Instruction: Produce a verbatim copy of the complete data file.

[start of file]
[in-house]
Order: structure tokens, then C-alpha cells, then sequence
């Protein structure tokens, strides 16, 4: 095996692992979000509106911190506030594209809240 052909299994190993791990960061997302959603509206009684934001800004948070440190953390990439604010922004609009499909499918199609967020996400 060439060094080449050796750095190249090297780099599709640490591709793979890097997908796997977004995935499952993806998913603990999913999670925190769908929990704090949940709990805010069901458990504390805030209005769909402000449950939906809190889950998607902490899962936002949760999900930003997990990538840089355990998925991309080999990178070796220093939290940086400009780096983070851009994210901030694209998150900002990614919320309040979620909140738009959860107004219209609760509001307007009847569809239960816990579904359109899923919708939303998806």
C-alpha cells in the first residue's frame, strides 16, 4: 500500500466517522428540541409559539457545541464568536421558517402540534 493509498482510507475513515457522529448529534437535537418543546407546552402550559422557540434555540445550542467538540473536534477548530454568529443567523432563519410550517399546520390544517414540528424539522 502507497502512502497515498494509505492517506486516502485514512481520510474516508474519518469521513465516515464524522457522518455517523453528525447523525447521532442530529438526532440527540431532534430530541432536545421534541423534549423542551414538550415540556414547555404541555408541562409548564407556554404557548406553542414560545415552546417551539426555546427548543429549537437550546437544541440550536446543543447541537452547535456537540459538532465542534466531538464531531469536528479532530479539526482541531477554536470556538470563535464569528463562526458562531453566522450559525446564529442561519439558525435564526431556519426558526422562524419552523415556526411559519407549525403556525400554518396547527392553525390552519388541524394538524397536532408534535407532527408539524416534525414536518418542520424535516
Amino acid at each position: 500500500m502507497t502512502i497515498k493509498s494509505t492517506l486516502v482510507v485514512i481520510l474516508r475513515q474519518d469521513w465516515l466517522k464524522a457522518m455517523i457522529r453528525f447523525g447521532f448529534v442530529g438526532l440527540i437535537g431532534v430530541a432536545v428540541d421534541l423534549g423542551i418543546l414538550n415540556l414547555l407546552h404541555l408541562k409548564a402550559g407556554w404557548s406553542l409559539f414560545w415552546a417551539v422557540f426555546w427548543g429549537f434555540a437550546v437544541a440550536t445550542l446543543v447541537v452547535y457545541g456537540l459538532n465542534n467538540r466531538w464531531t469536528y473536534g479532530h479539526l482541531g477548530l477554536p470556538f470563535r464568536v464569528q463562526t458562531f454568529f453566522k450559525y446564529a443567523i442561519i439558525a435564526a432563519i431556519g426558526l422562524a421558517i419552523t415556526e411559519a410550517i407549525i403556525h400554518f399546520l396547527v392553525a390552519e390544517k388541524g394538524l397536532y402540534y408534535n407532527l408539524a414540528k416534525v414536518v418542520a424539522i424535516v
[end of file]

[in-house]
Order: structure tokens, then C-alpha cells, then sequence
């Protein structure tokens, strides 16, 4: 095996692992979000509106911190506030594209809240 052909299994190993791990960061997302959603509206009684934001800004948070440190953390990439604010922004609009499909499918199609967020996400 060439060094080449050796750095190249090297780099599709640490591709793979890097997908796997977004995935499952993806998913603990999913999670925190769908929990704090949940709990805010069901458990504390805030209005769909402000449950939906809190889950998607902490899962936002949760999900930003997990990538840089355990998925991309080999990178070796220093939290940086400009780096983070851009994210901030694209998150900002990614919320309040979620909140738009959860107004219209609760509001307007009847569809239960816990579904359109899923919708939303998806």
C-alpha cells in the first residue's frame, strides 16, 4: 500500500466517522428540541409559539457545541464568536421558517402540534 493509498482510507475513515457522529448529534437535537418543546407546552402550559422557540434555540445550542467538540473536534477548530454568529443567523432563519410550517399546520390544517414540528424539522 502507497502512502497515498494509505492517506486516502485514512481520510474516508474519518469521513465516515464524522457522518455517523453528525447523525447521532442530529438526532440527540431532534430530541432536545421534541423534549423542551414538550415540556414547555404541555408541562409548564407556554404557548406553542414560545415552546417551539426555546427548543429549537437550546437544541440550536446543543447541537452547535456537540459538532465542534466531538464531531469536528479532530479539526482541531477554536470556538470563535464569528463562526458562531453566522450559525446564529442561519439558525435564526431556519426558526422562524419552523415556526411559519407549525403556525400554518396547527392553525390552519388541524394538524397536532408534535407532527408539524416534525414536518418542520424535516
Amino acid at each position: 500500500m502507497t502512502i497515498k493509498s494509505t492517506l486516502v482510507v485514512i481520510l474516508r475513515q474519518d469521513w465516515l466517522k464524522a457522518m455517523i457522529r453528525f447523525g447521532f448529534v442530529g438526532l440527540i437535537g431532534v430530541a432536545v428540541d421534541l423534549g423542551i418543546l414538550n415540556l414547555l407546552h404541555l408541562k409548564a402550559g407556554w404557548s406553542l409559539f414560545w415552546a417551539v422557540f426555546w427548543g429549537f434555540a437550546v437544541a440550536t445550542l446543543v447541537v452547535y457545541g456537540l459538532n465542534n467538540r466531538w464531531t469536528y473536534g479532530h479539526l482541531g477548530l477554536p470556538f470563535r464568536v464569528q463562526t458562531f454568529f453566522k450559525y446564529a443567523i442561519i439558525a435564526a432563519i431556519g426558526l422562524a421558517i419552523t415556526e411559519a410550517i407549525i403556525h400554518f399546520l396547527v392553525a390552519e390544517k388541524g394538524l397536532y402540534y408534535n407532527l408539524a414540528k416534525v414536518v418542520a424539522i424535516v